Young children alter behavior to please others, Emory grad student's research finds
By Carol Clark | eScienceCommons | April 11, 2019
Watch Sara Botto's TEDxAtlanta talk on the TEDx Talks YouTube page.
“I have spent the past four years at Emory University investigating how an infant, who has no problem walking around the grocery store in her onesie, develops into an adult that fears public speaking for fear of being negatively judged,” says Sara Botto in her newly released TEDxAtlanta talk.
Botto is a doctoral candidate in the Cognition and Development program of Emory’s Department of Psychology. Together with Emory psychologist Philippe Rochat, she designed experiments to investigate when in development we become sensitive others’ evaluations — a big part of being human.
Watch the TEDxAtlanta video above to see young children reacting to the opinions of others during the experiments, which take the form of a game called “The Robot Task.”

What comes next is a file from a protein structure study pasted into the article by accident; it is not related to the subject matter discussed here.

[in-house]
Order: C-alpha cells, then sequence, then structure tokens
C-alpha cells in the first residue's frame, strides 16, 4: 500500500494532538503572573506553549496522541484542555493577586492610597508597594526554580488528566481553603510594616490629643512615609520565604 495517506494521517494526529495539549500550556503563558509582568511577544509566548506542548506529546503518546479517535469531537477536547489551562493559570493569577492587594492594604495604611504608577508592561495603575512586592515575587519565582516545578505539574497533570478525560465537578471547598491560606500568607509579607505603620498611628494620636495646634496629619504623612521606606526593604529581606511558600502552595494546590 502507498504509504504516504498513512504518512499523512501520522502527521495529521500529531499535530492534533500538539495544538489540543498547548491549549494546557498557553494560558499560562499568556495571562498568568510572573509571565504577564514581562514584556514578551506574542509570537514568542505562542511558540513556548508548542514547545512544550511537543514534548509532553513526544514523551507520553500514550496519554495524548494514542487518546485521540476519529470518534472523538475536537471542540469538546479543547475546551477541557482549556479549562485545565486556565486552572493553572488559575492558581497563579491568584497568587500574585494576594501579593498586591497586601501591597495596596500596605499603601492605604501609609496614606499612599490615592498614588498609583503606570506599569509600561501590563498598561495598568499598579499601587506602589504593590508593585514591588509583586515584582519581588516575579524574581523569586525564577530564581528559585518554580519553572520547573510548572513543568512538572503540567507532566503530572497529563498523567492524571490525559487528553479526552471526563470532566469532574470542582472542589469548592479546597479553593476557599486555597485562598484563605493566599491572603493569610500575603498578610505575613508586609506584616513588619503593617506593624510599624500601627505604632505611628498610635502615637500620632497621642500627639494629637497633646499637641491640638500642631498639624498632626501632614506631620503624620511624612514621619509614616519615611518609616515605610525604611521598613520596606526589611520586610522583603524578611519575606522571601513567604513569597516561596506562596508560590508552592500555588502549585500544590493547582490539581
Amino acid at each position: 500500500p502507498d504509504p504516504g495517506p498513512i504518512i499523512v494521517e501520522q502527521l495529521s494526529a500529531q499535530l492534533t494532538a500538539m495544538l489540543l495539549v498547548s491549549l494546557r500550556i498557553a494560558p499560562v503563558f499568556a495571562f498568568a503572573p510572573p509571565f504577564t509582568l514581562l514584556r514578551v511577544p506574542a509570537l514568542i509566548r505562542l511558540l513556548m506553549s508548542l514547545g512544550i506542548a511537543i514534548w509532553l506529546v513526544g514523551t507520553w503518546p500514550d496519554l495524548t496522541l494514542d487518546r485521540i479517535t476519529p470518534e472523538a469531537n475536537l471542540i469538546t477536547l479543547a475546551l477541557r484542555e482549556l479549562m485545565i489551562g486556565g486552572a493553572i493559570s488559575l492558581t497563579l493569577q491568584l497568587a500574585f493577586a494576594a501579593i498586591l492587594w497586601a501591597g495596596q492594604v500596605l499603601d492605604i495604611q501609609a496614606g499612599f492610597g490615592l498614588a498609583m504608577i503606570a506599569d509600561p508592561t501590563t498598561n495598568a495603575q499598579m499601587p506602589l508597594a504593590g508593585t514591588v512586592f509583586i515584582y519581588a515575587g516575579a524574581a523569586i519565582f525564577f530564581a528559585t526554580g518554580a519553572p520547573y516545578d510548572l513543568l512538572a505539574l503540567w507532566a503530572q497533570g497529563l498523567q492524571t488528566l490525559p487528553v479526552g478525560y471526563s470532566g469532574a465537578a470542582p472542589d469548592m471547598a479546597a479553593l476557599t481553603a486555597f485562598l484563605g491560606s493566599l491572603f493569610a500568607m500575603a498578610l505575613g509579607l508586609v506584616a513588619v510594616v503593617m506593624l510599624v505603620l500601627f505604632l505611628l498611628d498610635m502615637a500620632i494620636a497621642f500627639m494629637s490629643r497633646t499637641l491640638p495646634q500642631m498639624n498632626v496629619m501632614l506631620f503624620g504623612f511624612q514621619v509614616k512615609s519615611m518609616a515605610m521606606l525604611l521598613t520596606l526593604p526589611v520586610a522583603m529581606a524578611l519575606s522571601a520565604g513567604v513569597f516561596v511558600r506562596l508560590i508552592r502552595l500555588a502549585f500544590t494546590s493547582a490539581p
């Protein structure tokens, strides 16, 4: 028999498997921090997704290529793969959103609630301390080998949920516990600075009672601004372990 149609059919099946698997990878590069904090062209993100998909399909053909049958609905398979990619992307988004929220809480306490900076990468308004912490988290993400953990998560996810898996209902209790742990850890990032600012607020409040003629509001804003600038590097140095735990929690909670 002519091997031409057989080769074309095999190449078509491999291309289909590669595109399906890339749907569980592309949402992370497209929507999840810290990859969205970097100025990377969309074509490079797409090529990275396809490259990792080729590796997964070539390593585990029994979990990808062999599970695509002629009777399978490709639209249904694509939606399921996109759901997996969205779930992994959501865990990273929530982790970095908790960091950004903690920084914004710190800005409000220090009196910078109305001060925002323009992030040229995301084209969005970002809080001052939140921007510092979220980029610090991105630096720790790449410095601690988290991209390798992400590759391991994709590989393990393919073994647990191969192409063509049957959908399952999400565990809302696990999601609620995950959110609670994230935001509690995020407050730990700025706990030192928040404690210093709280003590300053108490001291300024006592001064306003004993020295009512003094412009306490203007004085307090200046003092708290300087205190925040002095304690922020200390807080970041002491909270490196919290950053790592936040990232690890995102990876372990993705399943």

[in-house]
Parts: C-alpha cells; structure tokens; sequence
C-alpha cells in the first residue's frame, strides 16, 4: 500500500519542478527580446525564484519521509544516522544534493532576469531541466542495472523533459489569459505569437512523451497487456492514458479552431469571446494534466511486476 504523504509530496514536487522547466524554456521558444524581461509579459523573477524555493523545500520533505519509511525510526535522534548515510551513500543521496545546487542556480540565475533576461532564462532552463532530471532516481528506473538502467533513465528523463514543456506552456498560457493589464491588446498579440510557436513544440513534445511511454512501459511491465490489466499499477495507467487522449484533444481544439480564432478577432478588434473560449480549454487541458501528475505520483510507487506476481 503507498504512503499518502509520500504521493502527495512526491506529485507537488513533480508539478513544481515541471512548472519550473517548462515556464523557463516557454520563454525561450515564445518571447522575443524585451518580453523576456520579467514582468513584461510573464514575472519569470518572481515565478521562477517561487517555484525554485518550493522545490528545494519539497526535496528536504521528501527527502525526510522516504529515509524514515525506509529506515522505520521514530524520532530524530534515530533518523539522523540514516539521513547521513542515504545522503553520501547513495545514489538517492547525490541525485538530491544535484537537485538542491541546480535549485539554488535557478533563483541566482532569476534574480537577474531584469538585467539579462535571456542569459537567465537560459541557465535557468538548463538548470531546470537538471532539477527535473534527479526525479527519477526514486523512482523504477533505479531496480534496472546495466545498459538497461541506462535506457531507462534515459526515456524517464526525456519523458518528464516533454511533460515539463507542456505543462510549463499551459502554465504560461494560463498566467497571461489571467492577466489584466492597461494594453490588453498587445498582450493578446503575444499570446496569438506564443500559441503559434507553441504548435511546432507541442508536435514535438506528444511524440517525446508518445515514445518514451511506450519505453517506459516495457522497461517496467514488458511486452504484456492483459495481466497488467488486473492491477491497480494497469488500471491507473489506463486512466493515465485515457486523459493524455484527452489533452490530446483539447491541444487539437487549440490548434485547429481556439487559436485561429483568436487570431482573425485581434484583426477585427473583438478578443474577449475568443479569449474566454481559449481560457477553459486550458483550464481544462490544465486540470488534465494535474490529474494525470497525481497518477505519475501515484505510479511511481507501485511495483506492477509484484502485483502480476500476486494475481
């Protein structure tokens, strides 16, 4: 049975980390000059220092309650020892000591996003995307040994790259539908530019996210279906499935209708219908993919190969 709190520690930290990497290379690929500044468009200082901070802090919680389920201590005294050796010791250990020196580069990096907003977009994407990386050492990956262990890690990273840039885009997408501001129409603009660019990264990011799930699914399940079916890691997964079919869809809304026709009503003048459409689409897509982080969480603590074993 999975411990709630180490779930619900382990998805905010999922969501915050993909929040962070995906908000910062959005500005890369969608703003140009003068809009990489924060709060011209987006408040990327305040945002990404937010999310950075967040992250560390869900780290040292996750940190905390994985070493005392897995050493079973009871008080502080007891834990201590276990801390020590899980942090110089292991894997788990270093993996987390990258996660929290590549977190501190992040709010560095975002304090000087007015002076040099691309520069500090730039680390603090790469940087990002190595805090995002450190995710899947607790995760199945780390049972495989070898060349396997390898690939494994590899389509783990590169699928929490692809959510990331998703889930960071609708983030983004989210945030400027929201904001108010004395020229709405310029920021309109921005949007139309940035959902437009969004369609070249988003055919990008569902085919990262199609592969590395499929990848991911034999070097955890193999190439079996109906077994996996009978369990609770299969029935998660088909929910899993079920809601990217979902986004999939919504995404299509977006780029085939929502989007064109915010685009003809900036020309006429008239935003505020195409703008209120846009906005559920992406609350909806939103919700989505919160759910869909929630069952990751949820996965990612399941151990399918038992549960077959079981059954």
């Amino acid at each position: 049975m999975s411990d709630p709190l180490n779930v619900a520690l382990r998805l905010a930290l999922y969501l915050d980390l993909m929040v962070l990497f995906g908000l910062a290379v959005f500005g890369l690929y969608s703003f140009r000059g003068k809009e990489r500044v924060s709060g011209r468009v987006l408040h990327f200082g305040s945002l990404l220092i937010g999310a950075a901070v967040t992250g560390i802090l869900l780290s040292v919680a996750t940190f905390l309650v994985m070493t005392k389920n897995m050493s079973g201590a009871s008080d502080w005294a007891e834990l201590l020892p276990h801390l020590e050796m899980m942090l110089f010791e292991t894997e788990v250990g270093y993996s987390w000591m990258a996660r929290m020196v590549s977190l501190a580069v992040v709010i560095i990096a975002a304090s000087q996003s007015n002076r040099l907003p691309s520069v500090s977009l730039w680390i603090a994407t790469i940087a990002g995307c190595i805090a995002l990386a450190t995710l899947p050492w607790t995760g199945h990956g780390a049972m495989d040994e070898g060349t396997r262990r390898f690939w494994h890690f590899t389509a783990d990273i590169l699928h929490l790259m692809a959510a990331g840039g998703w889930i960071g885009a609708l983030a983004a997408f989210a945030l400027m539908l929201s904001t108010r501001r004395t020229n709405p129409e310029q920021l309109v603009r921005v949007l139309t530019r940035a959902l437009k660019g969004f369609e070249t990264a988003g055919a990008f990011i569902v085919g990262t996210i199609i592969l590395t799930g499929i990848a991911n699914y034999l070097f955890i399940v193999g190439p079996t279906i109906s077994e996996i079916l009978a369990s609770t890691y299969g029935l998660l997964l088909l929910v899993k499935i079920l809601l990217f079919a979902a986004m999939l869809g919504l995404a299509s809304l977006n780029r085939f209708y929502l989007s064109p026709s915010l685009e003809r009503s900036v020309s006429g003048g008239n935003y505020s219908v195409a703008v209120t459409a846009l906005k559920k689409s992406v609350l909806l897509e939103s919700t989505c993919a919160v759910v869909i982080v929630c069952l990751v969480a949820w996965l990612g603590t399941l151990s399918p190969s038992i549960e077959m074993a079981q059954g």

Botto’s research showed that, even before they can form a simple sentence, children are sensitive to the evaluations of others, and alter their behavior accordingly.
“Whether we’re aware of it or not, we’re constantly communicating values to others,” Botto says. “We’re communicating a value when we mostly compliment girls for their pretty hair or their pretty dress but boys for their intelligence. Or when we choose to offer candy as opposed to nutiritous food as an award for good behavior.”
Visit Botto’s web site, AdultingWithKids.com, to learn more about credible, science-based child development research.